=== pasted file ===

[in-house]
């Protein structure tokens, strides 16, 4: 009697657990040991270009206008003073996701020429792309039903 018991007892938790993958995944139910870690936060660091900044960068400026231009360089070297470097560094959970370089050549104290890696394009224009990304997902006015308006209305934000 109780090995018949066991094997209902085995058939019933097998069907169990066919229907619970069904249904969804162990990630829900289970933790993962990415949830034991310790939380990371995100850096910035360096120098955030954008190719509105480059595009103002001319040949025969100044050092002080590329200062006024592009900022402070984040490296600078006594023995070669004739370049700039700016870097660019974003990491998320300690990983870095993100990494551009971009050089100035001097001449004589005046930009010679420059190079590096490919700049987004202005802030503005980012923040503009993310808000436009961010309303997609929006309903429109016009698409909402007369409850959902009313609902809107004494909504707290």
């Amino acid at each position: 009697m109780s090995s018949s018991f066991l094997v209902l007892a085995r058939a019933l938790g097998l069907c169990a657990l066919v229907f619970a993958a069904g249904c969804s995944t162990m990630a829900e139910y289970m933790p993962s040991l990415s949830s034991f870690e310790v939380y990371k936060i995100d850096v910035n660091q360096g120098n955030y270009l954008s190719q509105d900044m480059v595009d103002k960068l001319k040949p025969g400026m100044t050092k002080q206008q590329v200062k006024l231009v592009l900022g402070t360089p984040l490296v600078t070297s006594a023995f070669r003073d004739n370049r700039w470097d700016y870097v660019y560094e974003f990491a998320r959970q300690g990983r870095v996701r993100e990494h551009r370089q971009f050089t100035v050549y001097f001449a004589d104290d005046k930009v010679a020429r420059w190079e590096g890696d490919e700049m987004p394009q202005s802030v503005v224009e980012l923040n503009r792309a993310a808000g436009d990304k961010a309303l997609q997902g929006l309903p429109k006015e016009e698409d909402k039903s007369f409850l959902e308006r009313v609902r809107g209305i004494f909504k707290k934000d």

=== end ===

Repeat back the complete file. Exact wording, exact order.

[in-house]
């Protein structure tokens, strides 16, 4: 009697657990040991270009206008003073996701020429792309039903 018991007892938790993958995944139910870690936060660091900044960068400026231009360089070297470097560094959970370089050549104290890696394009224009990304997902006015308006209305934000 109780090995018949066991094997209902085995058939019933097998069907169990066919229907619970069904249904969804162990990630829900289970933790993962990415949830034991310790939380990371995100850096910035360096120098955030954008190719509105480059595009103002001319040949025969100044050092002080590329200062006024592009900022402070984040490296600078006594023995070669004739370049700039700016870097660019974003990491998320300690990983870095993100990494551009971009050089100035001097001449004589005046930009010679420059190079590096490919700049987004202005802030503005980012923040503009993310808000436009961010309303997609929006309903429109016009698409909402007369409850959902009313609902809107004494909504707290």
């Amino acid at each position: 009697m109780s090995s018949s018991f066991l094997v209902l007892a085995r058939a019933l938790g097998l069907c169990a657990l066919v229907f619970a993958a069904g249904c969804s995944t162990m990630a829900e139910y289970m933790p993962s040991l990415s949830s034991f870690e310790v939380y990371k936060i995100d850096v910035n660091q360096g120098n955030y270009l954008s190719q509105d900044m480059v595009d103002k960068l001319k040949p025969g400026m100044t050092k002080q206008q590329v200062k006024l231009v592009l900022g402070t360089p984040l490296v600078t070297s006594a023995f070669r003073d004739n370049r700039w470097d700016y870097v660019y560094e974003f990491a998320r959970q300690g990983r870095v996701r993100e990494h551009r370089q971009f050089t100035v050549y001097f001449a004589d104290d005046k930009v010679a020429r420059w190079e590096g890696d490919e700049m987004p394009q202005s802030v503005v224009e980012l923040n503009r792309a993310a808000g436009d990304k961010a309303l997609q997902g929006l309903p429109k006015e016009e698409d909402k039903s007369f409850l959902e308006r009313v609902r809107g209305i004494f909504k707290k934000d």